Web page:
Chinese researchers have similarly used TALENs and CRISPR to modify a range of agriculturally important plants and animals, including maize, rice, and wheat. They have also used the techniques to develop goats with longer coats (for Angora) and more muscle (for increased meat yield). Elsewhere in the world, researchers have used the techniques to modify barley (Denmark); wheat (India); and to study allergenic milk protein production in cow embryos cultured in the laboratory (New Zealand).
In the US, hornless dairy cattle have been produced using gene editing to avoid the need for painful de-horning and to prevent animals injuring each other during transport. Using TALENs, the genetic code that makes dairy cattle have horns has been substituted for the one that makes Angus beef cattle have none. The University of Missouri has also bred the first pigs resistant to Porcine Reproductive and Respiratory Syndrome by suppressing the production of a protein within the pigs that the virus uses to help it spread.
African swine fever is a highly contagious disease that kills up to two-thirds of infected animals. In Scotland, ZFN has been used by the University of Edinburgh to modify a gene in pigs to the version of the gene found in warthogs, to produce pigs that are potentially resilient to the disease. The university has also used gene editing to modify chicken genes so they don’t spread bird flu by introducing a gene that produces a ‘decoy’ molecule that interrupts the replication cycle of the bird flu virus, thereby restricting its transmission.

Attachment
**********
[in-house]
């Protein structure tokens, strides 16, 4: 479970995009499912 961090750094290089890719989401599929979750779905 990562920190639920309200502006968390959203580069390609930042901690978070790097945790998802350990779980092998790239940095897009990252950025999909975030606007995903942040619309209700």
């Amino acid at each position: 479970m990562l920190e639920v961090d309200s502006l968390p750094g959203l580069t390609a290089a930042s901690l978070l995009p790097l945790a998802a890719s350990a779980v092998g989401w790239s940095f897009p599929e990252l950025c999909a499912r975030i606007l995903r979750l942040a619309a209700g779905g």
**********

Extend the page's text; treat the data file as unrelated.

In China, TALENs have been used to add a gene that is found in mice into cattle to improve tuberculosis (TB)- resistance. The modified cattle have immune cells that are better at slowing the growth of the disease and are less susceptible to developing the internal symptoms of TB.
In China, CRISPR has been used to create micro-pigs which are approximately half the size of their non-modified counterparts, which can be sold as pets.
By using gene-editing technology to manipulate biological pathways, new materials are being developed, such as algae-derived porous silica-based particles for drug delivery, CRISPR modified silkworms to produce spider silk, algae-derived lipids for biofuels, and microbial production of pharmaceuticals and commodity chemicals such as ß-carotene, L-lysine, and mevalonate.
Gene-editing tools have not been used to date in the conservation of wildlife, but their use in the control of non-native invasive organisms is being explored with the use of gene drives.
In 2015, researchers demonstrated the use of CRISPR to develop ‘gene drives’, a genetic system named for the ability to ‘drive’ themselves and nearby genes through populations of organisms over many generations.
In sexual reproduction, offspring inherit two versions of every gene, one from each parent. Each parent carries two versions of the gene as well, so chance (50:50) normally governs which particular variant of the gene that will be passed on.
But ‘gene drives’ ensure that the genetic modification will almost always be passed on, allowing that variant to spread rapidly through a population (see FIG. 4). So far, ‘gene drives’ have been developed in yeast, the fruit fly, and two mosquito species.